If all goes according to plan, sometime today the state Senate will pass a bill tinkering with Georgia’s tax code. Thus will two years of ambitious thinking about tax reform end not with a bang, but with a whimper.
The way to think about this tax package, HB 386, is not whether it’s bad on its face. Some parts of it are clearly good; others elicit more of a “meh.” It’s more good than bad.
Rather, the real problem is this bill makes it harder to achieve the very bold tax reforms discussed since 2010.
I’m talking about lowering the personal and corporate income tax rates as low as a flat 3 percent from today’s top rate of 6 percent. That’s a worthy goal for a state sandwiched between two rival states, Florida and Tennessee, with personal income tax rates of zero. A third, South Carolina, is currently moving toward halving its own income tax rate to 3 percent.
A special council created in 2010 to study tax reform recommended just such a reduction to help Georgia remain competitive. It was a big recommendation, a controversial recommendation, but also a well thought-out recommendation.
The businesspeople and economists who served on the special council came up with a list of tax increases to offset these reductions. State law requires a balanced budget, and spending is climbing again now that revenues are rising: The fiscal 2013 budget increases spending by more than $900 million. (State officials will tell you they had no choice about increases for education and Medicaid. Let’s say they’re right. The result — more spending — is the same even if it’s not voluntary.)
So, offsetting tax increases seem politically necessary. The biggest recommendation of the special council, at $463 million per year, was reapplying the state sales tax to groceries. It was summarily dismissed by Gov. Nathan Deal.
Two of the other large offsets were taxing person-to-person sales of used cars ($151 million) and ending an exclusion for certain retirement income ($272 million). But variations on those ideas are incorporated into HB 386, so we can’t count on them to help pay for future tax reform.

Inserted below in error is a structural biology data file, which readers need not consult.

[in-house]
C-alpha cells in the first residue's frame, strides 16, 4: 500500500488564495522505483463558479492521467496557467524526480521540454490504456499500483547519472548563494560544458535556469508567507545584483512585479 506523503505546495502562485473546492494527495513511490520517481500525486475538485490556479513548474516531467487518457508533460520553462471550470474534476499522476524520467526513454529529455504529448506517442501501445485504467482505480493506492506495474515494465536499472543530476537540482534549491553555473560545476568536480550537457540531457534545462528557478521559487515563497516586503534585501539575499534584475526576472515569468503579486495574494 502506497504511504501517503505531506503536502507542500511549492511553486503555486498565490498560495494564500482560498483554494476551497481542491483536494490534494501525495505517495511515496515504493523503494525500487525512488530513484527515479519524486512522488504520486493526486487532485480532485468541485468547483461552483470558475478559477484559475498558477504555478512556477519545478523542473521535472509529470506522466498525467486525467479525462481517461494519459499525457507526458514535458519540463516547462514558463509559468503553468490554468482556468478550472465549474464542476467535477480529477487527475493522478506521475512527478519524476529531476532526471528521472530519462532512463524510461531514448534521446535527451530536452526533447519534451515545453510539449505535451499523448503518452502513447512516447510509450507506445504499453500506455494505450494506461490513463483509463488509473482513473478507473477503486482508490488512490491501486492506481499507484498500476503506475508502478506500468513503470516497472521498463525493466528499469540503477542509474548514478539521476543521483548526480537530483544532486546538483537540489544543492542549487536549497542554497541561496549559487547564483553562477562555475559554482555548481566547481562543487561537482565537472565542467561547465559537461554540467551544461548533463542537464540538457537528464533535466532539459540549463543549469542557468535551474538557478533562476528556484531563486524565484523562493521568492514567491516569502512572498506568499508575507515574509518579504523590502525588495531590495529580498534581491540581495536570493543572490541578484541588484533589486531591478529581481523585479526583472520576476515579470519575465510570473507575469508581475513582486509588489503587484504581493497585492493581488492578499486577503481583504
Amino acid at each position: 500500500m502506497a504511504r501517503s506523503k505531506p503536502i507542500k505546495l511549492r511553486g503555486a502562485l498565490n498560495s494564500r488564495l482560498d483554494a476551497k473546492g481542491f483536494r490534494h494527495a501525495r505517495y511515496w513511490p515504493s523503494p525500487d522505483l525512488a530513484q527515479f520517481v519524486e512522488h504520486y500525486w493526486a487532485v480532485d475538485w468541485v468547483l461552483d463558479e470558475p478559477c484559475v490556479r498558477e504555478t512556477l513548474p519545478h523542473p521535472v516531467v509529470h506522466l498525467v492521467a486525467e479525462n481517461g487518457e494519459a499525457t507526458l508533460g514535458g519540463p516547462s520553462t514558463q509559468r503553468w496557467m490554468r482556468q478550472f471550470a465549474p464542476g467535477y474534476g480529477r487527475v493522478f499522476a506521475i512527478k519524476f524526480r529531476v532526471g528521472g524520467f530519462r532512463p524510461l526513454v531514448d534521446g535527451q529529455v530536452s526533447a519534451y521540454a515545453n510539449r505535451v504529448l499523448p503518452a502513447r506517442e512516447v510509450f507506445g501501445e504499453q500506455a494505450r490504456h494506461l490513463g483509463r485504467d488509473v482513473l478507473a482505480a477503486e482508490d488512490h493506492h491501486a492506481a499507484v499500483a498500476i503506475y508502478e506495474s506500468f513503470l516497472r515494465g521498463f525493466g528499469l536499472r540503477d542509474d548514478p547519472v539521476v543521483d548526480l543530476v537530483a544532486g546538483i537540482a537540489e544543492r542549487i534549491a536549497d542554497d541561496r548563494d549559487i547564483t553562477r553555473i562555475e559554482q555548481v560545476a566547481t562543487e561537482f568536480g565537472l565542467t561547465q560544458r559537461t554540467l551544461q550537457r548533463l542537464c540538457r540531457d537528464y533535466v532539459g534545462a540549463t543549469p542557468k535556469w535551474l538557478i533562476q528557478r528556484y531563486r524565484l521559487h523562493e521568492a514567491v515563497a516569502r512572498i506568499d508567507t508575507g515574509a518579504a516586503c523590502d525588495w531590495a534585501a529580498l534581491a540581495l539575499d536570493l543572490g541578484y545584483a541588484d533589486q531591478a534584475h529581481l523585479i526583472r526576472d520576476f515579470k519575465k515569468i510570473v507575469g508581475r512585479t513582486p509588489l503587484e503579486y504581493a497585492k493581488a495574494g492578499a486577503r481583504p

That leaves tax hikes on cigarettes, telecommunications and personal services such as auto repairs — all of which have been heavily lobbied against. Anyway, those three increases together would not offset a sizable cut in the income tax rate.
Failing that, we’d be left with an increase in the sales tax rate. And there are a number of legislators who say they want to shift the tax burden from income to consumption. But if the T-SPLOST they created passes this summer, boosting sales tax rates as high as 9 percent in Atlanta, don’t expect to see the state raise the rate by another penny or two.
All this leaves the state mightily restrained in its ability to make those income-tax cuts, which are important to the state’s future competitiveness. “Testimony given at Council meetings,” the special council reported in 2011, “indicates cutting personal income tax rates would be the most advantageous change Georgia could make to attract high-technology companies and jobs.”
Yet, HB 386 appears to put us even further from reaching that goal. Instead, we get a partial reduction of the “marriage penalty” that amounts to $120 or less per year for Georgia couples and is less important to most of them than a rate cut would be. That, and a renewal of the old back-to-school sales tax holiday that the special council described this way:
“Sales tax holidays appear to have no effect on consumption other than to change the timing of purchases and shift the mix of items” purchased. And while there may be some sales gained or lost along the borders of states that do have sales tax holidays, “there is no empirical evidence to suggest that holidays provide a material boost to a state’s economy.”
But it would take up another $32 million to $48 million a year that could have gone toward cutting income tax rates.
There are a couple of items in the reform that are clearly pro-growth. The best of these is the exemption from sales tax of energy used by manufacturers. No surrounding state charges that tax, and it helps both businesses new to Georgia (think Caterpillar) and our existing companies (think North Georgia textile mills).
But that change and a couple of other small ones could have been made alone, with less impact on the state budget, and without crimping our chances at truly comprehensive tax reform in the future.
– By Kyle Wingfield